Gebrayel had hit it big in commerce and had vast connections with the new political leaders of the new republic that was established in 1909 after the Cuban revolution kicked out the Spanish colonists.  We discover that Amin’s grand father and grand uncle were free-masons, as were Jose Marti and the Cuban revolutionary leaders located in New York, as were the leaders of the revolutionary “Young Turks” who deposed the Ottoman Sultan Abdel-Hamid, and later Kamal Ataturk.  Amin’s father and his grandfather died both of them at the age of 56, on the same month and on a Sunday.

Amin’s eldest uncle joined a Catholic monastery in the USA after marrying and begetting five children; he came to Lebanon with the intention of being consecrated a priest instead of a simple “brother” but the attempt failed when the Archbishop of Boston disagreed with the decision of the Archbishop in Lebanon; he would not receive anyone who was not Catholic and his mother Nazeera reluctantly converted to Catholicism just to see her son; the wife of this uncle also became a nun.

Book reviews:  Of controversial manuscripts? Posted in 2008

Many of the books that I have reviewed were written prior to 2008, before I discovered wordpress.com, and they might be categorized as controversial.  

It is not my job to fall into that trap of judging what is fine to read.  I simply reviews,  summarizes, and add my comments of what I have read that express deep feeling and personal reflections.  

I always give my “expert” opinions anyway:  It is your right to express your opinion.

There are books that I had to publish several posts on particular chapters, simply because topics are interesting and need further development.

1) “Life after Life” by Dr. Raymond Moody, (written in June 7, 2004)

2) “A Priest among “Les Loubards”” by Guy Gilbert, (written in July 22, 2004)

3) “We the Living” by Ayn Rand, (written in July, 24, 2004)

4) “Prophesies of End of Timeby Paco Rabanne, (November 15, 2004)

5) “Alexander the Great”, (November 20, 2004)

6) “The Lexus and the Olive Tree” by Thomas Friedman (July 28, 2006)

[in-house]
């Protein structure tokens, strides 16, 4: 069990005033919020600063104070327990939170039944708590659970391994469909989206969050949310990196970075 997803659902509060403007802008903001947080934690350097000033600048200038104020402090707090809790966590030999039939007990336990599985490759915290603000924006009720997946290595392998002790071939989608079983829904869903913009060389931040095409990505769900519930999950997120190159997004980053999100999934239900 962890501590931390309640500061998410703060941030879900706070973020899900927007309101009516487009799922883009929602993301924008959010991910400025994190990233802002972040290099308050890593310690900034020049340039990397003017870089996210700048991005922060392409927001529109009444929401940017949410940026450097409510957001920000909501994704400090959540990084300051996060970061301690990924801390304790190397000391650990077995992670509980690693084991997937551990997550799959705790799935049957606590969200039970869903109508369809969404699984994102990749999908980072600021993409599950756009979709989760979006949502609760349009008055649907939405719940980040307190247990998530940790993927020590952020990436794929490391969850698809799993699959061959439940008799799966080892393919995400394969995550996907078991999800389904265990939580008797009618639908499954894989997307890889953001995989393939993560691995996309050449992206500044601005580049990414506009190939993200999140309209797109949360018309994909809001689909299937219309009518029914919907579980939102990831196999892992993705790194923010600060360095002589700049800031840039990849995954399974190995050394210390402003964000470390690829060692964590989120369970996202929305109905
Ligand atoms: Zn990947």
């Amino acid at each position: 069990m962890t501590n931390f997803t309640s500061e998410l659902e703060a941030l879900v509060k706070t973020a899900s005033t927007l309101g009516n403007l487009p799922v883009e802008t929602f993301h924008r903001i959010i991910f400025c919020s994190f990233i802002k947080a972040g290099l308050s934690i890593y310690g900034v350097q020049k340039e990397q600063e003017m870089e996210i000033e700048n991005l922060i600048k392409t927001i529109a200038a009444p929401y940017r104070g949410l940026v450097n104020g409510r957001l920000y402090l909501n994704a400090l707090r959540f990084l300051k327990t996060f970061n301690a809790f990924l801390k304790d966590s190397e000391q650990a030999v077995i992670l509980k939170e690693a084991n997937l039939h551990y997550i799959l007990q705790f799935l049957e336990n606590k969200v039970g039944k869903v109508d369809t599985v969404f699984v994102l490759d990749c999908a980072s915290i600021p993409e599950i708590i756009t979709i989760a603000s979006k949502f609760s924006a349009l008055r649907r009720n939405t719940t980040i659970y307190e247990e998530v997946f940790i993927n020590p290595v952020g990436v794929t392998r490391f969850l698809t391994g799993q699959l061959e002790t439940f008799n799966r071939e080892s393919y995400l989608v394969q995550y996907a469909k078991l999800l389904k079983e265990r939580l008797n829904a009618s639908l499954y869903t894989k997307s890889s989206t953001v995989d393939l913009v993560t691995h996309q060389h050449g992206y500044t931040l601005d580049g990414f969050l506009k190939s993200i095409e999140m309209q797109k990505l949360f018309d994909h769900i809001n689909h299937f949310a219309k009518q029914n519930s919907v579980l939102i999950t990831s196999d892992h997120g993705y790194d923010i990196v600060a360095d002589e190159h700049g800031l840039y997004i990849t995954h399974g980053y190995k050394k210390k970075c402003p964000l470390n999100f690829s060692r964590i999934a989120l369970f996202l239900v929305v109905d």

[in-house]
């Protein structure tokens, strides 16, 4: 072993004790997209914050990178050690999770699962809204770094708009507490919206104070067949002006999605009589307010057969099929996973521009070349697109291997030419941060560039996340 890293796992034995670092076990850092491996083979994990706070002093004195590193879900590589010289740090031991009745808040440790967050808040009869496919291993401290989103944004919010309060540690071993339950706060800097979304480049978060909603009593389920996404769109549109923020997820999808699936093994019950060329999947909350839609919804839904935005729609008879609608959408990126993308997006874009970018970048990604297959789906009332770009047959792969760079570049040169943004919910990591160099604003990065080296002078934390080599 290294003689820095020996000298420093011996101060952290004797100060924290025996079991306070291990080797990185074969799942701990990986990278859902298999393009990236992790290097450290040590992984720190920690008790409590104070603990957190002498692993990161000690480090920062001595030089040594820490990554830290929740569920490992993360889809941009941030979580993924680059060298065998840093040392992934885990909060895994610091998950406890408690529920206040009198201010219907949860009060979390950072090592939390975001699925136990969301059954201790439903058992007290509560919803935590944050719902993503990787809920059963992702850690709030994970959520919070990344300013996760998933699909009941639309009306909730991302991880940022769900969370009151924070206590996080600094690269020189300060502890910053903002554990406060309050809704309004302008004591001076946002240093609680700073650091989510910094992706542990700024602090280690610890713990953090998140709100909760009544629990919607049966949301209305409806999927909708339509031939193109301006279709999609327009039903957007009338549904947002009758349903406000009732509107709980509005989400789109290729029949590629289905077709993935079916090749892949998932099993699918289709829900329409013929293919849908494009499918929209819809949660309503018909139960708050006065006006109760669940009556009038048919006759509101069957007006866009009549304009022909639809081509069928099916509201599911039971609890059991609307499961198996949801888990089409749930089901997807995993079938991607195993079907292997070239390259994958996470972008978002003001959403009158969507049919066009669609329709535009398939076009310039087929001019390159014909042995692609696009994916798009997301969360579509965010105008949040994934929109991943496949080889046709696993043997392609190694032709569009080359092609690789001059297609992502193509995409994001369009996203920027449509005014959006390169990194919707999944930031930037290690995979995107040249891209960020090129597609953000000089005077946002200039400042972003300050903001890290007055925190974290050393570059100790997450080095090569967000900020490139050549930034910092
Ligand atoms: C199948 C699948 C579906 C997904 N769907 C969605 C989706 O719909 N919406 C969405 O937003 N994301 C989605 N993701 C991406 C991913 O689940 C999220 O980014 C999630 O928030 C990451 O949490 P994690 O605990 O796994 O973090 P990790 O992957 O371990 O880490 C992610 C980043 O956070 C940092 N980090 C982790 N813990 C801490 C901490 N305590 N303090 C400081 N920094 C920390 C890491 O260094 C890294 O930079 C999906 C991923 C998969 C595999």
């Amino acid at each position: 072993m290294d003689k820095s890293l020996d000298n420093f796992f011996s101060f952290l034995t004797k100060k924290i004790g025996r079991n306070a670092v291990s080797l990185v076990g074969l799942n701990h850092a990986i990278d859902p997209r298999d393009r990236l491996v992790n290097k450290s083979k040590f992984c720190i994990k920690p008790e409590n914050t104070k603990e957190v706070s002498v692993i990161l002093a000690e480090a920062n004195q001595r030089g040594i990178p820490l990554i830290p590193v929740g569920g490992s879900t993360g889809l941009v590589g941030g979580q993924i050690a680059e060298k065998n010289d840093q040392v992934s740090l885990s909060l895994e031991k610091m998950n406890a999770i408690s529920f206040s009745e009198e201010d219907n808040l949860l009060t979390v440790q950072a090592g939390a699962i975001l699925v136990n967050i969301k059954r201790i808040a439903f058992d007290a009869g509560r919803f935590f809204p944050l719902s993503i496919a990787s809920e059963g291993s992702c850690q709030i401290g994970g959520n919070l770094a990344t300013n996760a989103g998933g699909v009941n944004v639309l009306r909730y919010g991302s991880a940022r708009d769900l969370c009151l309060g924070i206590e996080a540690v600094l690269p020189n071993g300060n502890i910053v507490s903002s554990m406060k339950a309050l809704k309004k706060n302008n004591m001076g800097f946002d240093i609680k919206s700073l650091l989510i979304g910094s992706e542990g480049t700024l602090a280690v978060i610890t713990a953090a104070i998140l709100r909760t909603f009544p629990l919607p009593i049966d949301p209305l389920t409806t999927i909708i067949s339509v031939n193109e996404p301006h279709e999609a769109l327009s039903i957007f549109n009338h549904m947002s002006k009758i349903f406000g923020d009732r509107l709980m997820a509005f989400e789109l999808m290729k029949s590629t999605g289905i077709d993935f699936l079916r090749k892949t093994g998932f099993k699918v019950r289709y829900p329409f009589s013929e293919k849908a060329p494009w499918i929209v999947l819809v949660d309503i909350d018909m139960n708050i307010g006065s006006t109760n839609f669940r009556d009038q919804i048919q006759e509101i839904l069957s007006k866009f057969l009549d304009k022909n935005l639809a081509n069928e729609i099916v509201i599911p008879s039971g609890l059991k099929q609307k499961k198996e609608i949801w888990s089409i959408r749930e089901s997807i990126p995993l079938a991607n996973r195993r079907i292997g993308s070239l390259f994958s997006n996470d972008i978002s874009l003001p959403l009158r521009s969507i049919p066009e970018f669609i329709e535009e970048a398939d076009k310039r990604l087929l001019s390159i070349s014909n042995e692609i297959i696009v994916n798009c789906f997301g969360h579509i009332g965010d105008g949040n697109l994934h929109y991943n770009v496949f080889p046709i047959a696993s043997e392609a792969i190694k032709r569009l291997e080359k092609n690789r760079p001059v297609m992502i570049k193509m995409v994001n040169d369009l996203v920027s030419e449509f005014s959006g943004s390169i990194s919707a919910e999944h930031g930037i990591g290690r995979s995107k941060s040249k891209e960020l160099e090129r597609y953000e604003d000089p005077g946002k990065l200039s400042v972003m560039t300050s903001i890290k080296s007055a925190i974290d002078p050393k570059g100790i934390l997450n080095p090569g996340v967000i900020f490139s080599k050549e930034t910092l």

7) “Season of Migration to the North” by Tayeb Saleh, (August 10, 2006)

8) “The Princes of the Crazy Years” by Gilbert Gilleminault and Philippe Bernert.

9) “Carlos Ghosn: Citoyen du Monde” by Philippe Ries, (Septembre 27, 2006)

10) “Abbo”by Nabil Al Milhem, (November 23, 2006)

11) “Human Types; Essence and the Enneagram” by Suzan Zannos, (December 6, 2006)

12) “One hundred fallacies on the Middle East (ME)” by Fred Haliday, (March 2, 2007)

13) “Origins” by Amin Maaluf, February 15, 2007

14) “Imagined Masculinity” edited by Mai Ghoussoub and Emma Sinclair-Webb

15) “Post-modernism: the Arabs in a video snapshot” by Mai Ghoussoub,( March 4, 2007)

16) “The Joke” by Milan Kundera, (March 22, 2007)

17) “Fahrenheit 451” by Ray Bradbury, March 28, 2007

18)  “Biography” of In3am Ra3d, April 7, 2007

19)  “Al-Walid Bin Talal”, April 4, 2007

20) “The Gardens of Light” by Amin Maaluf, April 19, 2007

21) “Two old women” by Velma Wallis, May 1, 2007

22) “I heard the owl call my name” by Margaret Craven, May 3, 2007

23) “A woman of independent means” by Elizabeth Forsythe Hailey, May 6, 2007

24) “The Gospel according to Pilate” by Eric-Emmanuel Schmitt, May 9, 2007

25) “Les innovations du XXI siecle qui vont changer notre vie” by Eric de Riedmatten.

26) “Tuesdays with Morrie” by Mitch Albom, July 3, 2007

27) “Liban: le salut par la culture” by Phares Zoghbi, August 19, 2007

28) “Finding Joy” by Charlote Davis Kasl, August 22, 2007

29) “Tadjoura” by Jean Francois Deniau, Septembre 6, 2007

30) “How to dance forever” by Daniel Nagrin, September 8, 2007

31.  “The Second sex” by Simone de Beauvoir, (September 21, 2007)

32.  “A short history of nearly everything” by Bill Bryson, (September 25, 2007)

33.  “The God of mirrors” by Robert Reilly, (October 1st, 2007)

34.  “The tipping point” by Malcom Gladwell, (October 9, 2007)

35.  “The social structure of Lebanon: democracy or servitude?” by Safia Saadeh

October 15, 2007

36. “Fallaci interviews Fallaci and Apocalypse”, by Oriana Falaci (November 8, 2007)

37. “Aicha la bien-aime du Prophet” by Genevieve Chauvel (November 19, 2007)

38.  “Tess of the D’Uberville” Thomas Hardy, (December 19, 2007)

39. “Le livre des saviors” edited by Constantin von Barloewen (December 22, 2007)

40.  Gandhi’s non-violent resistance guidelines (February 21, 2008)

41. “The Da Vinci Code” by Dan Brown (March 12, 2008)

42. “La reine de Palmyre” by Denise Brahimi (March 26, 2007)

43. “Culture et resistance” by Edward W. Said (April 18, 2008)

44. “L’Avorton de Dieu; une vie de Saint Paul” by Alain Decaux (April 23, 2008)

45.  “Down and out in Paris and London” by George Orwell (July 14, 2008)

46. “Why the Arab World is not free?” by Moustapha Safouan (July 21, 2008)

47.  “Igino Giordani” by Jean-Marie Wallet and Tommaso Sorgi (August 5, 2008)

48.  “Building a durable World” in “Science et Vie” magazine special issue of June 2008 (August 10, 2008)